As John Martin's visions of Armageddon go on show at Tate Britain, Aaron Rosen argues that they are powerful because they're genuinely scary
Perhaps the biggest disappointment of the predicted 21 May apocalypse was the advertising. Maybe a few more souls could have been swayed to repent this spring if Harold Camping and his followers had just splurged for more gripping billboards proclaiming the end of days. After all, the apocalypse only comes around once (unless you’re Camping, who’s now prophesying our October demise).
A far more harrowing vision of the end can be found in “John Martin: Apocalypse,” on view at Tate Britain from 21 September until 15 January 2012. The epic paintings of this often neglected Victorian artist manage to do something obvious, yet surprisingly rare: they make the end of the world seem, well, frightening. At a time when we’ve become progressively inured to the power of the apocalyptic imagination – “It’s the end of the world as we know it, and I feel fine,” as REM crooned cheerily – Martin’s canvases still manage to send a shiver down the spine.
Despite being sniffed at by contemporary critics, Ruskin among them, Martin was immensely popular in his time, and audiences queued up in droves for the opportunity to be swept up in the tempest of destruction in Belshazzar’s Feast (1820), or to experience the vertiginous pull of The Great Day of His Wrath (1851-53). The latter work, completed a year before the artist’s death, all but inhales the viewer, leaving us teetering on the edge of the frame as we peer into the painting’s central chasm. There is no safe distance from which to observe the naked sinners grappling against each other and the sliding rubble. We are equally in danger of joining them in Hell.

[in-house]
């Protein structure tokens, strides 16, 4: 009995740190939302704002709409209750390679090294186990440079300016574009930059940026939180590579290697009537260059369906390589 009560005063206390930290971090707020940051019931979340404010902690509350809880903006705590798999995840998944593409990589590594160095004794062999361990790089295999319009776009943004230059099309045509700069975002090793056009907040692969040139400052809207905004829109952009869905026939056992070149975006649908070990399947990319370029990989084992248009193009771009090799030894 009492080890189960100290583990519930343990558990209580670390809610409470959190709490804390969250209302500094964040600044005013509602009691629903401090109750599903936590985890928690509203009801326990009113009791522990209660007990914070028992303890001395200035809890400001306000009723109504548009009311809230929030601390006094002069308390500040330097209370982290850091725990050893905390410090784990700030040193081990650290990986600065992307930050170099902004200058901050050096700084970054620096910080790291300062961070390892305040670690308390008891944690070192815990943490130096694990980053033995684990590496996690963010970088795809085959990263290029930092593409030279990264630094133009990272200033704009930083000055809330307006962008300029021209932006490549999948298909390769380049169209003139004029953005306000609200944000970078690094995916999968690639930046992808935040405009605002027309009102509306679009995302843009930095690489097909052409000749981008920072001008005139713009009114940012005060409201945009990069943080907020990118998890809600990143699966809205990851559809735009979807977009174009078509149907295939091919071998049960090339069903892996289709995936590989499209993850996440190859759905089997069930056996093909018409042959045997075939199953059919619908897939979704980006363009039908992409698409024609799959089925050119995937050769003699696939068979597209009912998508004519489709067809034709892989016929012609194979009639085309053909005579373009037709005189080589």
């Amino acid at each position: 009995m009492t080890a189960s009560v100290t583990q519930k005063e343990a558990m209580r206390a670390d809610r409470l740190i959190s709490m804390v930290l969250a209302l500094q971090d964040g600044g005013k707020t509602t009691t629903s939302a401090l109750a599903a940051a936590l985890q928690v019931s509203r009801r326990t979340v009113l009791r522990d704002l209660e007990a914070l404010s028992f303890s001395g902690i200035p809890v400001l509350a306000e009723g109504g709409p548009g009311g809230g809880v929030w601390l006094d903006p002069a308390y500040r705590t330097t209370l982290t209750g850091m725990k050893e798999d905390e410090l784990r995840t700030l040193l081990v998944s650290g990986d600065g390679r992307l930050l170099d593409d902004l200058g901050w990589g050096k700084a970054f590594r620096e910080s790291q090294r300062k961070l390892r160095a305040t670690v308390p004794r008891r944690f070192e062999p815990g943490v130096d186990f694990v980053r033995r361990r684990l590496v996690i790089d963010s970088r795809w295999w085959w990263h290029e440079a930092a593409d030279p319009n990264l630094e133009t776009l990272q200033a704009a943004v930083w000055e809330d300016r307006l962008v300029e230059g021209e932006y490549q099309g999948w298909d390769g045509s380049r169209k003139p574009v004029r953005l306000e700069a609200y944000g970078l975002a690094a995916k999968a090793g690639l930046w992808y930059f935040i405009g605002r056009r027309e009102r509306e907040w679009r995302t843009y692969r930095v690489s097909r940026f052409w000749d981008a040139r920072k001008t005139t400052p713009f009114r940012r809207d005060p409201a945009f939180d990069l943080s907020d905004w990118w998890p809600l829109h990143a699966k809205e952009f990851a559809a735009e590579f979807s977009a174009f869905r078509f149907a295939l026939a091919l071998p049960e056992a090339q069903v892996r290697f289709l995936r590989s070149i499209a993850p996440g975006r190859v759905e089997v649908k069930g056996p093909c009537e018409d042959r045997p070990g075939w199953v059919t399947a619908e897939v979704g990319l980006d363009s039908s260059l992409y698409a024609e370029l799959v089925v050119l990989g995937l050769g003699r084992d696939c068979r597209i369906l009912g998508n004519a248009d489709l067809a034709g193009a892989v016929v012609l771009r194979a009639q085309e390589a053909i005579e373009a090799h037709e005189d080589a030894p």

Titillating with the thrill of unmasterable forces and expansive vistas, Martin is every bit the Romantic, probing the power of the sublime. Paintings such as Belshazzar’s Feast or The Great Day of His Wrath allow us to play at feeling puny and overwhelmed, before returning us to a position of control. But is it simply this initial shudder of the sublime that prickles our nape before one of Martin’s apocalyptic canvases? Does he merely offer us an alternative version of Turner, with sharper fangs and a darker palette?
As much as the spectacle of Martin’s works enthralls us, we can’t divorce the style of these paintings from their religious subjects. We miss the boat – literally – if we don’t recognise, or don’t admit, that part of what’s so terrifying about The Deluge (1834) is the implicit power which Martin gestures to behind the canvas: a God willing to “destroy from under heaven all flesh in which is the breath of life” (Genesis 6:17), and willing to do so again in The Great Day of His Wrath, according to the Book of Revelation.
For some viewers, what is most frightening about such narratives of divine vengeance is the historically dubious uses to which they have been put. The theologian in me, however, suspects something else as well. Could it be that we miss the surety of a God willing to enter so emphatically into history, even if only to smite us? Or, just as vertigo is the fear of jumping as much as falling, do our responses to the apocalyptic reveal our desire to hasten the end as much as retreat from it?
We could probably get along just fine without the silly numerology of Camping and other evangelists, but perhaps we need the apocalypse – a crisp and horrible vision of it – more than ever. As much as it distorts the future, eschatology also draws the present into focus, magnifying our darkest anxieties and capabilities. We might disagree about its shape, but if we look closely there is always a beast, as Yeats put it, “slouch[ing] towards Bethlehem to be born.”
John Martin: Apocalypse is at Tate Britain, London, 21 September 2011 – 15 January 2012. All images here courtesy Tate Britain.